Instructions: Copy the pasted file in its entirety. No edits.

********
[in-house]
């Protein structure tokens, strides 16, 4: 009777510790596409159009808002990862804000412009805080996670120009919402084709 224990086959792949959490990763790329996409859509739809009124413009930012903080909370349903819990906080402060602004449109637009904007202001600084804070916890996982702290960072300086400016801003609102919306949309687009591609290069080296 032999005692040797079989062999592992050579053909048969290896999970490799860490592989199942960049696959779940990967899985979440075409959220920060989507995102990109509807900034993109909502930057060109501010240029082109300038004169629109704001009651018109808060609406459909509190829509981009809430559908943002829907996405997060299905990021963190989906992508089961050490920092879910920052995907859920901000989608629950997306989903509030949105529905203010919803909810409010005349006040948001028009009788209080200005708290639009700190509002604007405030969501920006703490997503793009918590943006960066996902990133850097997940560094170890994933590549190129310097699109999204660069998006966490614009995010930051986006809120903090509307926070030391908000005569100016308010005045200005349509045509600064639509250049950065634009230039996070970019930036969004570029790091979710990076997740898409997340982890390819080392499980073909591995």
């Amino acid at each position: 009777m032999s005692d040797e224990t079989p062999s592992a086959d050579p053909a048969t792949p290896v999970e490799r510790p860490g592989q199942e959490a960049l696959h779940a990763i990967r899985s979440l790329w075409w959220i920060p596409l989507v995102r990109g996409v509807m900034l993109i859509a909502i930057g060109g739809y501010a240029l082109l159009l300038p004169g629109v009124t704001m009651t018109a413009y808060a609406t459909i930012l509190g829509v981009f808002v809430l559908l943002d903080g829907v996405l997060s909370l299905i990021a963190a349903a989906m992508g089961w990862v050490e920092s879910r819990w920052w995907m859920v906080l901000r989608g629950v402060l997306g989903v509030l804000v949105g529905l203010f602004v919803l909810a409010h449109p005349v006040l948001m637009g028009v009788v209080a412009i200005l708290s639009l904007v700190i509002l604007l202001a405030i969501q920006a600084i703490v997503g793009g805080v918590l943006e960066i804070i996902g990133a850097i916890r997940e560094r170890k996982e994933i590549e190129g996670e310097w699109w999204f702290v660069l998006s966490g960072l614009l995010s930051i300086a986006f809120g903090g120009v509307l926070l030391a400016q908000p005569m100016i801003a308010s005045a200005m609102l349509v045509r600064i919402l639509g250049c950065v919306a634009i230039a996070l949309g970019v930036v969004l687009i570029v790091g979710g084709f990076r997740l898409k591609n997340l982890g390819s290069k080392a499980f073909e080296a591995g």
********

[in-house]
């Protein structure tokens, strides 16, 4: 009777510790596409159009808002990862804000412009805080996670120009919402084709 224990086959792949959490990763790329996409859509739809009124413009930012903080909370349903819990906080402060602004449109637009904007202001600084804070916890996982702290960072300086400016801003609102919306949309687009591609290069080296 032999005692040797079989062999592992050579053909048969290896999970490799860490592989199942960049696959779940990967899985979440075409959220920060989507995102990109509807900034993109909502930057060109501010240029082109300038004169629109704001009651018109808060609406459909509190829509981009809430559908943002829907996405997060299905990021963190989906992508089961050490920092879910920052995907859920901000989608629950997306989903509030949105529905203010919803909810409010005349006040948001028009009788209080200005708290639009700190509002604007405030969501920006703490997503793009918590943006960066996902990133850097997940560094170890994933590549190129310097699109999204660069998006966490614009995010930051986006809120903090509307926070030391908000005569100016308010005045200005349509045509600064639509250049950065634009230039996070970019930036969004570029790091979710990076997740898409997340982890390819080392499980073909591995």
């Amino acid at each position: 009777m032999s005692d040797e224990t079989p062999s592992a086959d050579p053909a048969t792949p290896v999970e490799r510790p860490g592989q199942e959490a960049l696959h779940a990763i990967r899985s979440l790329w075409w959220i920060p596409l989507v995102r990109g996409v509807m900034l993109i859509a909502i930057g060109g739809y501010a240029l082109l159009l300038p004169g629109v009124t704001m009651t018109a413009y808060a609406t459909i930012l509190g829509v981009f808002v809430l559908l943002d903080g829907v996405l997060s909370l299905i990021a963190a349903a989906m992508g089961w990862v050490e920092s879910r819990w920052w995907m859920v906080l901000r989608g629950v402060l997306g989903v509030l804000v949105g529905l203010f602004v919803l909810a409010h449109p005349v006040l948001m637009g028009v009788v209080a412009i200005l708290s639009l904007v700190i509002l604007l202001a405030i969501q920006a600084i703490v997503g793009g805080v918590l943006e960066i804070i996902g990133a850097i916890r997940e560094r170890k996982e994933i590549e190129g996670e310097w699109w999204f702290v660069l998006s966490g960072l614009l995010s930051i300086a986006f809120g903090g120009v509307l926070l030391a400016q908000p005569m100016i801003a308010s005045a200005m609102l349509v045509r600064i919402l639509g250049c950065v919306a634009i230039a996070l949309g970019v930036v969004l687009i570029v790091g979710g084709f990076r997740l898409k591609n997340l982890g390819s290069k080392a499980f073909e080296a591995g």